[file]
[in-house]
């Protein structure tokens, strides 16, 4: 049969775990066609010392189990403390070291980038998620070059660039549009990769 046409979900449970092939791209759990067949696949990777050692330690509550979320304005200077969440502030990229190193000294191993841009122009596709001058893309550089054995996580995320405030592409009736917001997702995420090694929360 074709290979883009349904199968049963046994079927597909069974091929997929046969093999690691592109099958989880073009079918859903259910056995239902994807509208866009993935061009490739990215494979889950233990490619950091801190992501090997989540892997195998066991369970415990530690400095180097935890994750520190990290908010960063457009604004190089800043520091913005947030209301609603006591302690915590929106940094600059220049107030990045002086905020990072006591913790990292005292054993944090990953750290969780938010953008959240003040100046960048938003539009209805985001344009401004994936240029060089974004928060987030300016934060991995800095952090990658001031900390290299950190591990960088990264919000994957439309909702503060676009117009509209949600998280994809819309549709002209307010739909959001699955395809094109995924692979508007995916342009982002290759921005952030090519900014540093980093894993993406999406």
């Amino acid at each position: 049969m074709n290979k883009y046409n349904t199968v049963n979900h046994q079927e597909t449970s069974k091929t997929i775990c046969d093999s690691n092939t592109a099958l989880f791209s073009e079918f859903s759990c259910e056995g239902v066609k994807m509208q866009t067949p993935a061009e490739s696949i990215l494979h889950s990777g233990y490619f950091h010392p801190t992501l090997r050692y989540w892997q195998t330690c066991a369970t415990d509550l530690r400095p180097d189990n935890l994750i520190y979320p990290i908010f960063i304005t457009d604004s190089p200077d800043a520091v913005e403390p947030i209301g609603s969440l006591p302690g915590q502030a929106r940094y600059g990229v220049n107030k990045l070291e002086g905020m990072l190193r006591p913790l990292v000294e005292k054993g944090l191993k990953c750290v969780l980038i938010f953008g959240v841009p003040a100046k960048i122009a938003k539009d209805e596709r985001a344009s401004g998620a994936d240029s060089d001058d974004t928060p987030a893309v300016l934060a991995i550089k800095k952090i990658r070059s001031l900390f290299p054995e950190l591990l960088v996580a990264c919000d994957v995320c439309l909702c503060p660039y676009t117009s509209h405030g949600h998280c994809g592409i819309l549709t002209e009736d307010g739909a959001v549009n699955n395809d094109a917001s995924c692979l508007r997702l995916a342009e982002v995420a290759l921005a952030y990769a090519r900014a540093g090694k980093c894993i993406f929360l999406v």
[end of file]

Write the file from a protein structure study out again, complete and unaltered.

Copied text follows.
[in-house]
């Protein structure tokens, strides 16, 4: 049969775990066609010392189990403390070291980038998620070059660039549009990769 046409979900449970092939791209759990067949696949990777050692330690509550979320304005200077969440502030990229190193000294191993841009122009596709001058893309550089054995996580995320405030592409009736917001997702995420090694929360 074709290979883009349904199968049963046994079927597909069974091929997929046969093999690691592109099958989880073009079918859903259910056995239902994807509208866009993935061009490739990215494979889950233990490619950091801190992501090997989540892997195998066991369970415990530690400095180097935890994750520190990290908010960063457009604004190089800043520091913005947030209301609603006591302690915590929106940094600059220049107030990045002086905020990072006591913790990292005292054993944090990953750290969780938010953008959240003040100046960048938003539009209805985001344009401004994936240029060089974004928060987030300016934060991995800095952090990658001031900390290299950190591990960088990264919000994957439309909702503060676009117009509209949600998280994809819309549709002209307010739909959001699955395809094109995924692979508007995916342009982002290759921005952030090519900014540093980093894993993406999406």
């Amino acid at each position: 049969m074709n290979k883009y046409n349904t199968v049963n979900h046994q079927e597909t449970s069974k091929t997929i775990c046969d093999s690691n092939t592109a099958l989880f791209s073009e079918f859903s759990c259910e056995g239902v066609k994807m509208q866009t067949p993935a061009e490739s696949i990215l494979h889950s990777g233990y490619f950091h010392p801190t992501l090997r050692y989540w892997q195998t330690c066991a369970t415990d509550l530690r400095p180097d189990n935890l994750i520190y979320p990290i908010f960063i304005t457009d604004s190089p200077d800043a520091v913005e403390p947030i209301g609603s969440l006591p302690g915590q502030a929106r940094y600059g990229v220049n107030k990045l070291e002086g905020m990072l190193r006591p913790l990292v000294e005292k054993g944090l191993k990953c750290v969780l980038i938010f953008g959240v841009p003040a100046k960048i122009a938003k539009d209805e596709r985001a344009s401004g998620a994936d240029s060089d001058d974004t928060p987030a893309v300016l934060a991995i550089k800095k952090i990658r070059s001031l900390f290299p054995e950190l591990l960088v996580a990264c919000d994957v995320c439309l909702c503060p660039y676009t117009s509209h405030g949600h998280c994809g592409i819309l549709t002209e009736d307010g739909a959001v549009n699955n395809d094109a917001s995924c692979l508007r997702l995916a342009e982002v995420a290759l921005a952030y990769a090519r900014a540093g090694k980093c894993i993406f929360l999406v």